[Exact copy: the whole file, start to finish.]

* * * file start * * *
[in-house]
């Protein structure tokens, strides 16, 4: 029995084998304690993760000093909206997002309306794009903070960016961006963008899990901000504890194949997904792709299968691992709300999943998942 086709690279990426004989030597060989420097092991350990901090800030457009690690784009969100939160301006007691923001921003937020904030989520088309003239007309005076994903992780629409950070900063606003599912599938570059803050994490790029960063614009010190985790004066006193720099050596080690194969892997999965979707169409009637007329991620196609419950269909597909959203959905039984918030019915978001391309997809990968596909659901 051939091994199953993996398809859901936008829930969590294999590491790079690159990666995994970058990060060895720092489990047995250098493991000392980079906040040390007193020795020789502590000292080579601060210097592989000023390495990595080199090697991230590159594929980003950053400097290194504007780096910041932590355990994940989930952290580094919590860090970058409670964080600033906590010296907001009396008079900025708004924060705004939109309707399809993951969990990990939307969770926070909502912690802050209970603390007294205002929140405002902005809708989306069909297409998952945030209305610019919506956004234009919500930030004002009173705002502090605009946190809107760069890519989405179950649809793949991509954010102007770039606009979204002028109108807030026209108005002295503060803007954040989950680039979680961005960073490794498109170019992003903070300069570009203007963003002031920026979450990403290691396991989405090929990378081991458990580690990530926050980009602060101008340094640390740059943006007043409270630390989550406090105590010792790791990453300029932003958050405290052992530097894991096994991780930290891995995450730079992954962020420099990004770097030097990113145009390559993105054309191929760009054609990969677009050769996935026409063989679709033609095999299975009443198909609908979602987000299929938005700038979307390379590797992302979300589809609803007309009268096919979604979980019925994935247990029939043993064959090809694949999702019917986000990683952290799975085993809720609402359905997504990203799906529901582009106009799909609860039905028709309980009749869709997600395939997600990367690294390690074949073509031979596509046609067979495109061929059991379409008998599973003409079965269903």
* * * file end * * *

[in-house]
């Protein structure tokens, strides 16, 4: 029995084998304690993760000093909206997002309306794009903070960016961006963008899990901000504890194949997904792709299968691992709300999943998942 086709690279990426004989030597060989420097092991350990901090800030457009690690784009969100939160301006007691923001921003937020904030989520088309003239007309005076994903992780629409950070900063606003599912599938570059803050994490790029960063614009010190985790004066006193720099050596080690194969892997999965979707169409009637007329991620196609419950269909597909959203959905039984918030019915978001391309997809990968596909659901 051939091994199953993996398809859901936008829930969590294999590491790079690159990666995994970058990060060895720092489990047995250098493991000392980079906040040390007193020795020789502590000292080579601060210097592989000023390495990595080199090697991230590159594929980003950053400097290194504007780096910041932590355990994940989930952290580094919590860090970058409670964080600033906590010296907001009396008079900025708004924060705004939109309707399809993951969990990990939307969770926070909502912690802050209970603390007294205002929140405002902005809708989306069909297409998952945030209305610019919506956004234009919500930030004002009173705002502090605009946190809107760069890519989405179950649809793949991509954010102007770039606009979204002028109108807030026209108005002295503060803007954040989950680039979680961005960073490794498109170019992003903070300069570009203007963003002031920026979450990403290691396991989405090929990378081991458990580690990530926050980009602060101008340094640390740059943006007043409270630390989550406090105590010792790791990453300029932003958050405290052992530097894991096994991780930290891995995450730079992954962020420099990004770097030097990113145009390559993105054309191929760009054609990969677009050769996935026409063989679709033609095999299975009443198909609908979602987000299929938005700038979307390379590797992302979300589809609803007309009268096919979604979980019925994935247990029939043993064959090809694949999702019917986000990683952290799975085993809720609402359905997504990203799906529901582009106009799909609860039905028709309980009749869709997600395939997600990367690294390690074949073509031979596509046609067979495109061929059991379409008998599973003409079965269903």